Mr Mo, who was appointed by Mr Yang’s family, said his client was being held under “residential surveillance” in Beijing, rather than at a prison facility in the capital.
This is often the way with sensitive cases involving national security and suggests Mr Yang is at a facility controlled by the Beijing State Security Bureau, which is responsible for his case.
As the diplomatic pressure moved up a gear, Defence Minister Christopher Pyne pledged to raise the matter at a meeting with his counterpart in Beijing on Thursday evening. Foreign Minister, Marise Payne said she was concerned about the detention of Mr Yang and sought to ensure the process was “fair and transparent”.
“I am very concerned and the government is very concerned about the nature of Mr Yang’s detention,” she said in Sydney.
But Ms Payne sought to play down any connection with the detention of two Canadians in China following the arrest of a senior Huawei executive, Meng Wanzhou, in Vancouver.
“At this stage there is no evidence of such a connection … I would be concerned if there was any indication of that,” she said.
Ms Payne said the government would not be updating its travel advice for Australians visiting China, even as senior business figures raised the alarm.
Stephen Joske, who spent 15 years in China as a diplomat and economist with Australian Super, said travel to the mainland was no longer safe.
“I would not go there full stop … the risk of something going wrong is extremely high,” he said from Canberra.
“People should immediately adjust their travel plans.”
Mr Joske said the detention of Mr Yang “sent a very strong message that China was not safe”.
“When something goes wrong there is just no warning,” he said.
Australian business executives, bankers and lawyers living in China have also expressed growing concerns about the operating environment.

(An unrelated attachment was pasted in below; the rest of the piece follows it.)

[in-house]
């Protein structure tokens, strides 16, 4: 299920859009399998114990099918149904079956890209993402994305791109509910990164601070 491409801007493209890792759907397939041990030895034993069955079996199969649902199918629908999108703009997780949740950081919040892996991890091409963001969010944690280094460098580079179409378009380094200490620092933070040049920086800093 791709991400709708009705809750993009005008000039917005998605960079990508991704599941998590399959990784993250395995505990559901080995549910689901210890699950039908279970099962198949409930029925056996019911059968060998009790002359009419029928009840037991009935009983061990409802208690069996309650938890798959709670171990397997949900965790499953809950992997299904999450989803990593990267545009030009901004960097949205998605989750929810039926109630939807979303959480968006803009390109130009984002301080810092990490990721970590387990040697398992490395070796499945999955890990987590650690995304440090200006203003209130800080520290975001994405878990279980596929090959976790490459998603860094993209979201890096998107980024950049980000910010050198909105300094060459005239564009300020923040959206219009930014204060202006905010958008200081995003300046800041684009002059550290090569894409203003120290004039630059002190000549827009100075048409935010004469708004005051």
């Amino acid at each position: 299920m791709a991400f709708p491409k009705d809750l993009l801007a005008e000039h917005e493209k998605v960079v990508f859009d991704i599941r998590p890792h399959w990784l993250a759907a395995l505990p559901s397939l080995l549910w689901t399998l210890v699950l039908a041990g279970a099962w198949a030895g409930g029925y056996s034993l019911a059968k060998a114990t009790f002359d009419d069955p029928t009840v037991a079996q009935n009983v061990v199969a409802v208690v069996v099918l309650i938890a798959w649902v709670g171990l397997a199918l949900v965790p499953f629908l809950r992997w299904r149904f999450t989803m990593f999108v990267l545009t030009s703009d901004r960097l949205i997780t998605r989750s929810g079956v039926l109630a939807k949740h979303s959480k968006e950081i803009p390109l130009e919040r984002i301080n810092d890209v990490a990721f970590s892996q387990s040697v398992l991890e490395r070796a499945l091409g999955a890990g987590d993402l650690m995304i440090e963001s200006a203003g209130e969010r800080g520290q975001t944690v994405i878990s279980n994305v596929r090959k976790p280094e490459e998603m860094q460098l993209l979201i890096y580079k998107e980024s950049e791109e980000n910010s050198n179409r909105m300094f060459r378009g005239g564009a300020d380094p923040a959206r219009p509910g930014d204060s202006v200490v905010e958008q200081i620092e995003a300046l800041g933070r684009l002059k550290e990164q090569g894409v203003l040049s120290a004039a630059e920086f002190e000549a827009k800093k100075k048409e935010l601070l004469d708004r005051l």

Speaking on the condition of anonymity as they did not want to upset the authorities in China, many said tighter scrutiny of individuals and companies for minor breaches of local laws, along with higher taxes for foreigners living in China and a slowing economy were making the environment more difficult.
“People are watching the Huawei situation closely. They are nervous,” one businessman said.
For Australians living in China there are fears a senior executive may also be locked up to make a political point.
Business executives in China are privately alarmed by the detention of the two Canadians, and now an Australian citizen, which they say is another factor making it harder to do business in the world’s second-largest economy.
“China has no direct interest in spooking the business community but if you are under investigation then China may take bolder action,” said one risk consultant who advises corporates on crisis management in China.
The advice to major Australian companies in China is to consider leaving if you believe you are under investigation or have broken any rules whatsoever. If you are fully abiding by local laws and regulations, rather than skirting around the edges, then there is less to worry about.
China confirmed the detention of Mr Yang early on Thursday morning and Australia officials are now seeking consular access to him.
China was late in notifying Australia of Mr Yang’s detention and has been slow in allowing a consular visit.
Former prime minister Kevin Rudd highlighted the lack of process on Twitter.
“Yang Hengjun is an Australian citizen just like the rest of us with equal rights and protections,” Mr Rudd wrote.
“China has an international legal obligation under Article 12 of our 1999 Treaty for full consular access & to advise what Chinese law he is alleged to have breached.”